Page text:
Baume-Mercier William Baume Mechanical Swiss Luxury Watches Review
William Baume collection harbors today's Baume&Mercier high-end horology ambitions: it contains strictly mechanical manual or self winding movements, and features complications not even such luxury Swiss brands as Omega or Ebel can boast. In fact, the level and sophistication of the complications brings Baume and Mercier closer to such names as Vacheron Constantin and Blancpain – all institutions with centuries of watchmaking and in-house development behind them.
Nor surprisingly, designers chose red gold to be the primary metal for the case and lugs in these watches. The jewelry touch serves to emphasize the significance of the caliber rather than undermine it: a precious metal frames a fitting movement; all timepieces come equipped with a leather strap that also directs the attention towards the moving parts.
As of today, complications include a flying tourbillon, a single pusher chronograph, a retrograde seconds hand, and an ultra thin case (vying with Blancpain Villeret Ultra-Slim). It's still a new department that can be expected to be filled with additions in years to come.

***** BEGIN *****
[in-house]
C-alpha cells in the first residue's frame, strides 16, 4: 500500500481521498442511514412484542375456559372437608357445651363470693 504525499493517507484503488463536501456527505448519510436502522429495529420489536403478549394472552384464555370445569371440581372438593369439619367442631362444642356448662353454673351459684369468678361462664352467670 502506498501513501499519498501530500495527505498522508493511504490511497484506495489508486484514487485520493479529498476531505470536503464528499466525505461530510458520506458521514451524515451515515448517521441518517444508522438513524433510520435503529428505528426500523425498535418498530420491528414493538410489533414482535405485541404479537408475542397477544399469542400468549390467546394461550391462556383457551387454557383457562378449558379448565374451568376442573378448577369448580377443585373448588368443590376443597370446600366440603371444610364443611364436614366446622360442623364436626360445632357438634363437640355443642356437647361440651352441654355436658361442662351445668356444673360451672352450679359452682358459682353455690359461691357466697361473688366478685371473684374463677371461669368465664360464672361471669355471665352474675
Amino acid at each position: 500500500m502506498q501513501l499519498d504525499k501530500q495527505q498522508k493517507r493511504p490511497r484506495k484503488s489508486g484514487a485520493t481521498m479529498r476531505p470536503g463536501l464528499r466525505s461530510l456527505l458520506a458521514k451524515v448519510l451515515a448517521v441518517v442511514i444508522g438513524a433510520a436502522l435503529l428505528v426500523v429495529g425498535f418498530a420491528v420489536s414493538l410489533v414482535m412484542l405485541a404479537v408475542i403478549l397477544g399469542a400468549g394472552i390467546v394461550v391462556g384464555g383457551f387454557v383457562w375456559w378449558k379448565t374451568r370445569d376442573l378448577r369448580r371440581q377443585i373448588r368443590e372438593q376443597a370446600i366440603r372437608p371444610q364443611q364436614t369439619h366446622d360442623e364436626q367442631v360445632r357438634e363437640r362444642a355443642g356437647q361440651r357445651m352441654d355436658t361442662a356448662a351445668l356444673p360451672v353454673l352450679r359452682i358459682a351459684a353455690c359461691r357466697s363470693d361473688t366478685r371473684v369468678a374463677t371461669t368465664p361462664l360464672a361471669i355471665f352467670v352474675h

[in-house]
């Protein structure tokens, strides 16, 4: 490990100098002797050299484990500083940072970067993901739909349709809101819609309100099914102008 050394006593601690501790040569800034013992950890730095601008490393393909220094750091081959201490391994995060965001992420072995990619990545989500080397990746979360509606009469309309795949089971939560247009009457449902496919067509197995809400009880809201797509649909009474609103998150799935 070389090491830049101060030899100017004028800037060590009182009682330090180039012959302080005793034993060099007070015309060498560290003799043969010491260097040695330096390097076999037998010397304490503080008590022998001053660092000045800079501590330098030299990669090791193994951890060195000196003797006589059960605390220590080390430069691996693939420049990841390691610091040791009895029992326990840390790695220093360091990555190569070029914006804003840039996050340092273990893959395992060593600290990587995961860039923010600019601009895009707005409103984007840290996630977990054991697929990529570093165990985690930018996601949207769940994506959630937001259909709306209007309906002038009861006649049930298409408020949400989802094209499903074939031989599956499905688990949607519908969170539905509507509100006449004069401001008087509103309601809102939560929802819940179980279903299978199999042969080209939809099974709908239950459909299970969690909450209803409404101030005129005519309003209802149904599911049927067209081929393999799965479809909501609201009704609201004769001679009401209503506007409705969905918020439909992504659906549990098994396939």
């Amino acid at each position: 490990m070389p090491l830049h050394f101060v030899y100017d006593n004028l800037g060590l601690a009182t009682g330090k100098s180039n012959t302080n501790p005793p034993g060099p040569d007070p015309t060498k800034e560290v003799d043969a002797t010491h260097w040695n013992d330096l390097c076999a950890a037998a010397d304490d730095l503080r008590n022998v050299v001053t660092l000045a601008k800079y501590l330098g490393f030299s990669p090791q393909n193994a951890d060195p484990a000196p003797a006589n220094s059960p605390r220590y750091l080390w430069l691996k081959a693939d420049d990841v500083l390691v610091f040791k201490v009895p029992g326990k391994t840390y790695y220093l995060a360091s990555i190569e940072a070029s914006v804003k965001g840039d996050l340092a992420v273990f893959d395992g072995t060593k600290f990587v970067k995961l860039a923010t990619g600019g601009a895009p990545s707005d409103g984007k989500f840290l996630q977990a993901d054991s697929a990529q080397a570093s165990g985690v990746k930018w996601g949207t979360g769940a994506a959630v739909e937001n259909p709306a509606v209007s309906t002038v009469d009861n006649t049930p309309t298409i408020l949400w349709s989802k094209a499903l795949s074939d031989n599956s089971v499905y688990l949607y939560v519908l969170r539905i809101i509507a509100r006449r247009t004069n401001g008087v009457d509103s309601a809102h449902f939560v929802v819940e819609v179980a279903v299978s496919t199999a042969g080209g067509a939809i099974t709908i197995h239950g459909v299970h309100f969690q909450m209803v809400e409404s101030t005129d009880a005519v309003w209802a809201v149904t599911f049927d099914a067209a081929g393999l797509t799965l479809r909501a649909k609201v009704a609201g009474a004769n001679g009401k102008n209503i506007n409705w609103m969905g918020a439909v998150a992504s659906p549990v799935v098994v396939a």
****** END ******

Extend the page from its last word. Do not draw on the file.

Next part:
In itself, tourbillon is almost a routine complication in the world of high-end horology. At this high level, every self-respecting brand must have at least one such model – so Baume Mercier are admittedly keeping up rather than innovating (though their flying tourbillon is a relatively rare variation).
What does still change and leave room for creativity and uniqueness, is the placement. Some brands position their tourbillons at six o'clock, some at the center, others deep inside the mechanism and visible only from the back (Patek Philippe). Avant guard brands will even incorporate two, and leave the entire setup openworked.
Baume Mercier take the middle road and opt for the unusual 9 o'clock location. It's counter-intuitive at the first glance, but actually leads to a strong visual balance (setting off the crown), and a truly refreshing design.
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